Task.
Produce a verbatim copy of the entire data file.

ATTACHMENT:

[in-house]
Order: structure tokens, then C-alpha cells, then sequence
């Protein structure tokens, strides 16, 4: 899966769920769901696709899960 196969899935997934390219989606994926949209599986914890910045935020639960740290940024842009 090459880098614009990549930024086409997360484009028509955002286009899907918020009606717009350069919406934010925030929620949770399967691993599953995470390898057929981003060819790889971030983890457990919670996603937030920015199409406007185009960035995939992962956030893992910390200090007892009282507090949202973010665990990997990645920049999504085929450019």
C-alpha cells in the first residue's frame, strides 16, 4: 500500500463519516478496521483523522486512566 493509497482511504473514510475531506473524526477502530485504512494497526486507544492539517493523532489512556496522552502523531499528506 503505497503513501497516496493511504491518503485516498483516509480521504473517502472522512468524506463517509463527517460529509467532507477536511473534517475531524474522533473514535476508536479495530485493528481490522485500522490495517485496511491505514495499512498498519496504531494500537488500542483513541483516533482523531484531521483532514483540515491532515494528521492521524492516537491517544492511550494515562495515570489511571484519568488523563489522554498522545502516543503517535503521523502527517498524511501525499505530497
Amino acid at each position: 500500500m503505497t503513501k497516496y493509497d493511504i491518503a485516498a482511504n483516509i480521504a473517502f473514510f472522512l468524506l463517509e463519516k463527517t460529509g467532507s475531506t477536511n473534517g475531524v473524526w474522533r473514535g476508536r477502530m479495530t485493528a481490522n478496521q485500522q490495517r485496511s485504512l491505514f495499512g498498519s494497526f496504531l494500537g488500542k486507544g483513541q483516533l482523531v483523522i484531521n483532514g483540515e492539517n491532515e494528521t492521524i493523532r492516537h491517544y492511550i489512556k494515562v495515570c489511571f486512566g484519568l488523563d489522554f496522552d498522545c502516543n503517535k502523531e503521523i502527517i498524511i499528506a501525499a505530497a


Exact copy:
[in-house]
Order: structure tokens, then C-alpha cells, then sequence
């Protein structure tokens, strides 16, 4: 899966769920769901696709899960 196969899935997934390219989606994926949209599986914890910045935020639960740290940024842009 090459880098614009990549930024086409997360484009028509955002286009899907918020009606717009350069919406934010925030929620949770399967691993599953995470390898057929981003060819790889971030983890457990919670996603937030920015199409406007185009960035995939992962956030893992910390200090007892009282507090949202973010665990990997990645920049999504085929450019």
C-alpha cells in the first residue's frame, strides 16, 4: 500500500463519516478496521483523522486512566 493509497482511504473514510475531506473524526477502530485504512494497526486507544492539517493523532489512556496522552502523531499528506 503505497503513501497516496493511504491518503485516498483516509480521504473517502472522512468524506463517509463527517460529509467532507477536511473534517475531524474522533473514535476508536479495530485493528481490522485500522490495517485496511491505514495499512498498519496504531494500537488500542483513541483516533482523531484531521483532514483540515491532515494528521492521524492516537491517544492511550494515562495515570489511571484519568488523563489522554498522545502516543503517535503521523502527517498524511501525499505530497
Amino acid at each position: 500500500m503505497t503513501k497516496y493509497d493511504i491518503a485516498a482511504n483516509i480521504a473517502f473514510f472522512l468524506l463517509e463519516k463527517t460529509g467532507s475531506t477536511n473534517g475531524v473524526w474522533r473514535g476508536r477502530m479495530t485493528a481490522n478496521q485500522q490495517r485496511s485504512l491505514f495499512g498498519s494497526f496504531l494500537g488500542k486507544g483513541q483516533l482523531v483523522i484531521n483532514g483540515e492539517n491532515e494528521t492521524i493523532r492516537h491517544y492511550i489512556k494515562v495515570c489511571f486512566g484519568l488523563d489522554f496522552d498522545c502516543n503517535k502523531e503521523i502527517i498524511i499528506a501525499a505530497a